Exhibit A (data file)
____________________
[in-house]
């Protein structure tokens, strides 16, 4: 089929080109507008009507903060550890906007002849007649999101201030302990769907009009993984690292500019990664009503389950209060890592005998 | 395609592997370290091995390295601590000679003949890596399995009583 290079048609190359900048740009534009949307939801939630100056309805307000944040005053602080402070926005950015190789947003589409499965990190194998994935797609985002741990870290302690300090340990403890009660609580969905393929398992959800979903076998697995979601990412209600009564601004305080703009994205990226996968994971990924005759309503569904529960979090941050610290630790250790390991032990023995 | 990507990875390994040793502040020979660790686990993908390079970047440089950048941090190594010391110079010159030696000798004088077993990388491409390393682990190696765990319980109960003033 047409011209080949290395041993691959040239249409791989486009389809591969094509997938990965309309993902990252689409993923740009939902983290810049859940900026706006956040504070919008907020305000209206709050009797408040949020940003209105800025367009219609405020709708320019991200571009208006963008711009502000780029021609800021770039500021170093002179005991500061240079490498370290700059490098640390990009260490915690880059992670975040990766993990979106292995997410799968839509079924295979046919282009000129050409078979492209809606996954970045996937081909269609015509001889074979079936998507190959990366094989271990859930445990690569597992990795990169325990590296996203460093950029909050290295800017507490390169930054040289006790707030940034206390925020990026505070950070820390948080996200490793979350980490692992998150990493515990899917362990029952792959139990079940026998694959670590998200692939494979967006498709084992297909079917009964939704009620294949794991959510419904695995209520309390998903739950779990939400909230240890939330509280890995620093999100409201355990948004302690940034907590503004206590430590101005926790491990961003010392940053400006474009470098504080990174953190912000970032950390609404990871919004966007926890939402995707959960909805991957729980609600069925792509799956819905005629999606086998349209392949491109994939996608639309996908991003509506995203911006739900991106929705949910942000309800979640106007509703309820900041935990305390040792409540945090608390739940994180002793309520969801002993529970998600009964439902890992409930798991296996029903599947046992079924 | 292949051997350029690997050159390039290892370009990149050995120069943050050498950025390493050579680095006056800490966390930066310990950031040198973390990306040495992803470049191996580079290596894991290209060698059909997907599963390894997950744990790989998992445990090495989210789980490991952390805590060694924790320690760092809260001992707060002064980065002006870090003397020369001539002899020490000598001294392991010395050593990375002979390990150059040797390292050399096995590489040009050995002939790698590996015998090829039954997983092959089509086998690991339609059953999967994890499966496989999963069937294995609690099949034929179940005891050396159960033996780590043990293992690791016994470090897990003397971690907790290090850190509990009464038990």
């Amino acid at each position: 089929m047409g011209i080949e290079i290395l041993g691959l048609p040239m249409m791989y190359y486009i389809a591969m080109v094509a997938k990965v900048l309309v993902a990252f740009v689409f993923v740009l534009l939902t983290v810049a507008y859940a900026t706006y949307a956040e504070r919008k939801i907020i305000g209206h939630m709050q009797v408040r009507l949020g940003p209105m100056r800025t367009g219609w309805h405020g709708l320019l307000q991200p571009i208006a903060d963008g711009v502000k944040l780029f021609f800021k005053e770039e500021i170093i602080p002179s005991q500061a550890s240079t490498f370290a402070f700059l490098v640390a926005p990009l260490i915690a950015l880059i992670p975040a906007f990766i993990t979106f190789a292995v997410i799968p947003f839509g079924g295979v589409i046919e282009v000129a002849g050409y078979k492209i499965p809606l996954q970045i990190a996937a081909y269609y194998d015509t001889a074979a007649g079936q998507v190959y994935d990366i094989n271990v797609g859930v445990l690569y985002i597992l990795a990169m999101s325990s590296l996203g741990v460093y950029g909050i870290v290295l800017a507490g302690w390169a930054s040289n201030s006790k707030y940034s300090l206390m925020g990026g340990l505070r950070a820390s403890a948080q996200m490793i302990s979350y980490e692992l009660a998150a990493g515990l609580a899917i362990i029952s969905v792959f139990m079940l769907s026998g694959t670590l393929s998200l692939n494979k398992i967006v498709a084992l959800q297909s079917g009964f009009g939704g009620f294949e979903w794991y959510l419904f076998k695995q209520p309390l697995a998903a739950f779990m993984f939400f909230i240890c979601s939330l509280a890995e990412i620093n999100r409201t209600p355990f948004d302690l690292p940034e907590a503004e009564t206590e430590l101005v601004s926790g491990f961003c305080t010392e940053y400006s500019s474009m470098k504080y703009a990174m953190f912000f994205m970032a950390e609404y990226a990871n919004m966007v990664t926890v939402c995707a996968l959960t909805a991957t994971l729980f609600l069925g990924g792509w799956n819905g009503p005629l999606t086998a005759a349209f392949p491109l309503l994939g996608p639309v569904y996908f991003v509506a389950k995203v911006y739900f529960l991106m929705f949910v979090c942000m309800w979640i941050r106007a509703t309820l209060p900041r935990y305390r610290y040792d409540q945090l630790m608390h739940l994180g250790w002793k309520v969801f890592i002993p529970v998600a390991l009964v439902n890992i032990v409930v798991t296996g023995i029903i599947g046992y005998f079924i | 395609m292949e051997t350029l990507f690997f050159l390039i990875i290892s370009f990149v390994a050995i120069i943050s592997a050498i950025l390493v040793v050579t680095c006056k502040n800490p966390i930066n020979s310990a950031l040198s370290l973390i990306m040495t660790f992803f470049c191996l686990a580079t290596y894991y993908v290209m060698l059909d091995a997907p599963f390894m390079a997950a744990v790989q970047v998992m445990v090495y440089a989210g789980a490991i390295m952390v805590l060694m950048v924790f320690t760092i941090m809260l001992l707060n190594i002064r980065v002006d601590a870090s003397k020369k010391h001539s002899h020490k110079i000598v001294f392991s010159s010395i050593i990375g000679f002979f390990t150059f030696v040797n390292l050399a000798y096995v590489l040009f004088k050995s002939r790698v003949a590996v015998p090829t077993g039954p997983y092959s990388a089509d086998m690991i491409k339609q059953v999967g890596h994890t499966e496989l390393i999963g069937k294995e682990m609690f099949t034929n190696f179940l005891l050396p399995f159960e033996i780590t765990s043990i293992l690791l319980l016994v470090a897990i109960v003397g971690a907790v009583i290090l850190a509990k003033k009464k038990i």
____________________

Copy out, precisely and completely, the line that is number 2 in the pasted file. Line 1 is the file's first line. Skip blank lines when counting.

């Protein structure tokens, strides 16, 4: 089929080109507008009507903060550890906007002849007649999101201030302990769907009009993984690292500019990664009503389950209060890592005998 | 395609592997370290091995390295601590000679003949890596399995009583 290079048609190359900048740009534009949307939801939630100056309805307000944040005053602080402070926005950015190789947003589409499965990190194998994935797609985002741990870290302690300090340990403890009660609580969905393929398992959800979903076998697995979601990412209600009564601004305080703009994205990226996968994971990924005759309503569904529960979090941050610290630790250790390991032990023995 | 990507990875390994040793502040020979660790686990993908390079970047440089950048941090190594010391110079010159030696000798004088077993990388491409390393682990190696765990319980109960003033 047409011209080949290395041993691959040239249409791989486009389809591969094509997938990965309309993902990252689409993923740009939902983290810049859940900026706006956040504070919008907020305000209206709050009797408040949020940003209105800025367009219609405020709708320019991200571009208006963008711009502000780029021609800021770039500021170093002179005991500061240079490498370290700059490098640390990009260490915690880059992670975040990766993990979106292995997410799968839509079924295979046919282009000129050409078979492209809606996954970045996937081909269609015509001889074979079936998507190959990366094989271990859930445990690569597992990795990169325990590296996203460093950029909050290295800017507490390169930054040289006790707030940034206390925020990026505070950070820390948080996200490793979350980490692992998150990493515990899917362990029952792959139990079940026998694959670590998200692939494979967006498709084992297909079917009964939704009620294949794991959510419904695995209520309390998903739950779990939400909230240890939330509280890995620093999100409201355990948004302690940034907590503004206590430590101005926790491990961003010392940053400006474009470098504080990174953190912000970032950390609404990871919004966007926890939402995707959960909805991957729980609600069925792509799956819905005629999606086998349209392949491109994939996608639309996908991003509506995203911006739900991106929705949910942000309800979640106007509703309820900041935990305390040792409540945090608390739940994180002793309520969801002993529970998600009964439902890992409930798991296996029903599947046992079924 | 292949051997350029690997050159390039290892370009990149050995120069943050050498950025390493050579680095006056800490966390930066310990950031040198973390990306040495992803470049191996580079290596894991290209060698059909997907599963390894997950744990790989998992445990090495989210789980490991952390805590060694924790320690760092809260001992707060002064980065002006870090003397020369001539002899020490000598001294392991010395050593990375002979390990150059040797390292050399096995590489040009050995002939790698590996015998090829039954997983092959089509086998690991339609059953999967994890499966496989999963069937294995609690099949034929179940005891050396159960033996780590043990293992690791016994470090897990003397971690907790290090850190509990009464038990």